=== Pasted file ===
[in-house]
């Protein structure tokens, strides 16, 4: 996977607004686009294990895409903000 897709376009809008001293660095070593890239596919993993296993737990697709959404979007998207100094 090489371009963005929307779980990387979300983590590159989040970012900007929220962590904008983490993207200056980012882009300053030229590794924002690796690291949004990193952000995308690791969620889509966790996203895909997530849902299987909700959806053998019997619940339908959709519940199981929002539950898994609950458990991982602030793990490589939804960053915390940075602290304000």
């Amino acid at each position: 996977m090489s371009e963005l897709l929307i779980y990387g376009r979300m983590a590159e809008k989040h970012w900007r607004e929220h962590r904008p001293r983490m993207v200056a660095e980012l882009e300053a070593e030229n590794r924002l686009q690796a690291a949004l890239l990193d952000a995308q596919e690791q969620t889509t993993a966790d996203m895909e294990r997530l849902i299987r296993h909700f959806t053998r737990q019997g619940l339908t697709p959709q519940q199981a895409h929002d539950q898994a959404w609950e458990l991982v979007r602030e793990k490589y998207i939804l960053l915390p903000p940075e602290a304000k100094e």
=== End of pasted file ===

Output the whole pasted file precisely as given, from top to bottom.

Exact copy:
[in-house]
């Protein structure tokens, strides 16, 4: 996977607004686009294990895409903000 897709376009809008001293660095070593890239596919993993296993737990697709959404979007998207100094 090489371009963005929307779980990387979300983590590159989040970012900007929220962590904008983490993207200056980012882009300053030229590794924002690796690291949004990193952000995308690791969620889509966790996203895909997530849902299987909700959806053998019997619940339908959709519940199981929002539950898994609950458990991982602030793990490589939804960053915390940075602290304000």
């Amino acid at each position: 996977m090489s371009e963005l897709l929307i779980y990387g376009r979300m983590a590159e809008k989040h970012w900007r607004e929220h962590r904008p001293r983490m993207v200056a660095e980012l882009e300053a070593e030229n590794r924002l686009q690796a690291a949004l890239l990193d952000a995308q596919e690791q969620t889509t993993a966790d996203m895909e294990r997530l849902i299987r296993h909700f959806t053998r737990q019997g619940l339908t697709p959709q519940q199981a895409h929002d539950q898994a959404w609950e458990l991982v979007r602030e793990k490589y998207i939804l960053l915390p903000p940075e602290a304000k100094e």